[EDITORIALS]New Thinking Needed on Rice Policy

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[EDITORIALS]New Thinking Needed on Rice Policy

The Grain Distribution Committee, a consultancy of the minister of agriculture and forestry, voted on Friday after long debate for the government lower its rice-purchasing price by 4 to 5 percent next year. We believe the suggestion, which came soon after international agreement on a new round of trade talks that portends an extensive opening of the agriculture market, deserves sincere consideration and that the government must find a new way of survival for Korea's agricultural sector.

It was the first time since its establishment in 1988 that the committee has suggested cutting the rice-purchase price. The proposition instantly elicited strong resistance from farmers associations, including the Korea Farmers League. But as the timetable has been set for opening the rice market, we need to calm down and analyze the committee's desperate plan. It calls for initiatives to transform rice policies: lowering the government's purchase price to narrow the price gap between rice produced in Korea and imported rice; changing the way the government promotes the rice industry; increasing economies of scale in the industry, where three out of four households cultivate less than one hectare of land; and promoting production and distribution of high-quality rice.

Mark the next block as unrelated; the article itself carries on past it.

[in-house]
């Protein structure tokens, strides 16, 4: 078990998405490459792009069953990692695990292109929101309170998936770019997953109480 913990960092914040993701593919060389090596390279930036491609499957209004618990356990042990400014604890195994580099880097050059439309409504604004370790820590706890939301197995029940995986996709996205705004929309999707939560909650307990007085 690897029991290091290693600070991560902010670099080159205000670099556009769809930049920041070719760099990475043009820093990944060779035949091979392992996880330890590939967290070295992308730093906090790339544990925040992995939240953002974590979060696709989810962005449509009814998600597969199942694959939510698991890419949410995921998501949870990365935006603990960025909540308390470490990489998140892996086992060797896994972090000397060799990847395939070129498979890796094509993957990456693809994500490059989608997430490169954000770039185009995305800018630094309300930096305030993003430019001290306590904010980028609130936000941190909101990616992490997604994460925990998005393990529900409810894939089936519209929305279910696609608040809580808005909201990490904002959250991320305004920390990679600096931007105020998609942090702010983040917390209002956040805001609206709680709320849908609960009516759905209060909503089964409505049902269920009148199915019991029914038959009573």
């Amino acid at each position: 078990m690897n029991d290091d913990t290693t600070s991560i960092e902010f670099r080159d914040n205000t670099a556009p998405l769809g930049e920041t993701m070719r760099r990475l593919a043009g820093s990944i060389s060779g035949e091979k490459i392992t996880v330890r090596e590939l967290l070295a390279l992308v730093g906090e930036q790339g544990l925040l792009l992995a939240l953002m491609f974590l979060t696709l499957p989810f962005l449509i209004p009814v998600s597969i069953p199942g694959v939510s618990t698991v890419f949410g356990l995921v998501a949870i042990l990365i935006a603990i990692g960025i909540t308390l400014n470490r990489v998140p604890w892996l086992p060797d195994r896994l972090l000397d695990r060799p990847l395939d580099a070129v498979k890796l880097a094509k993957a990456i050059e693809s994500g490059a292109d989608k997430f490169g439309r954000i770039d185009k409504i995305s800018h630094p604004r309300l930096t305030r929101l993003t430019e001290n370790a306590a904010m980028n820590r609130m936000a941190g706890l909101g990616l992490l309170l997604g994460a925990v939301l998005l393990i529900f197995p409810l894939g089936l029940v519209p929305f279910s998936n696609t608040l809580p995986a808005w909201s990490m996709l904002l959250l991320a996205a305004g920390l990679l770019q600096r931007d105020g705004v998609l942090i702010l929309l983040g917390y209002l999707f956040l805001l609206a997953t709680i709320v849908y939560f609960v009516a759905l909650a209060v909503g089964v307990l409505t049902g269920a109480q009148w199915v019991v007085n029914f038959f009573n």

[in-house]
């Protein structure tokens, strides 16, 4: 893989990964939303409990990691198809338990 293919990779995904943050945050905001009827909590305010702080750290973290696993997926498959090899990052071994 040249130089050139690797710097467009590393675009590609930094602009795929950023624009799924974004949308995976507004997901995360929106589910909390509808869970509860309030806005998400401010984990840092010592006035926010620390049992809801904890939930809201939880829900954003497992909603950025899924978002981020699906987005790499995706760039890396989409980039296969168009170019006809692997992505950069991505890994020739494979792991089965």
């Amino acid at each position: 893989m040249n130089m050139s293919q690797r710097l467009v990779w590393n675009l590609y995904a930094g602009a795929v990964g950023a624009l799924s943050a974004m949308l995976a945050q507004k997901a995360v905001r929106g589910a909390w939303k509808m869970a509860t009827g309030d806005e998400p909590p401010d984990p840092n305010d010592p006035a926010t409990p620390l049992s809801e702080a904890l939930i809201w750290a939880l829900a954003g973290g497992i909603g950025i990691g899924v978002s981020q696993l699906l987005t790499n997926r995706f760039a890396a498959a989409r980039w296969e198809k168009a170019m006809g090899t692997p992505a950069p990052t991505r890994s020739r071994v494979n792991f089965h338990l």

We suggest that the government adopt the proposals and ditch the system by which it purchases rice every year, a subsidy frowned on by the World Trade Organization, and instead provide the subsidy directly to farmers based on the size of their arable lands. The direct subsidy should be coupled with government compensation for the losses that farmers incur when they grow other crops than rice.

We hope the Grain Distribution Committee's proposals will receive serious discussions by the government and the National Assembly. If politics get involved in the agricultural policies as has happened before, the bitter pill suggested by the committee will lose its effectiveness. Farmers associations also need to seek reasonable ways to resolve the differences while avoiding large-scale demonstrations. We cannot sustain our agriculture industry only with political theories or demonstrations.
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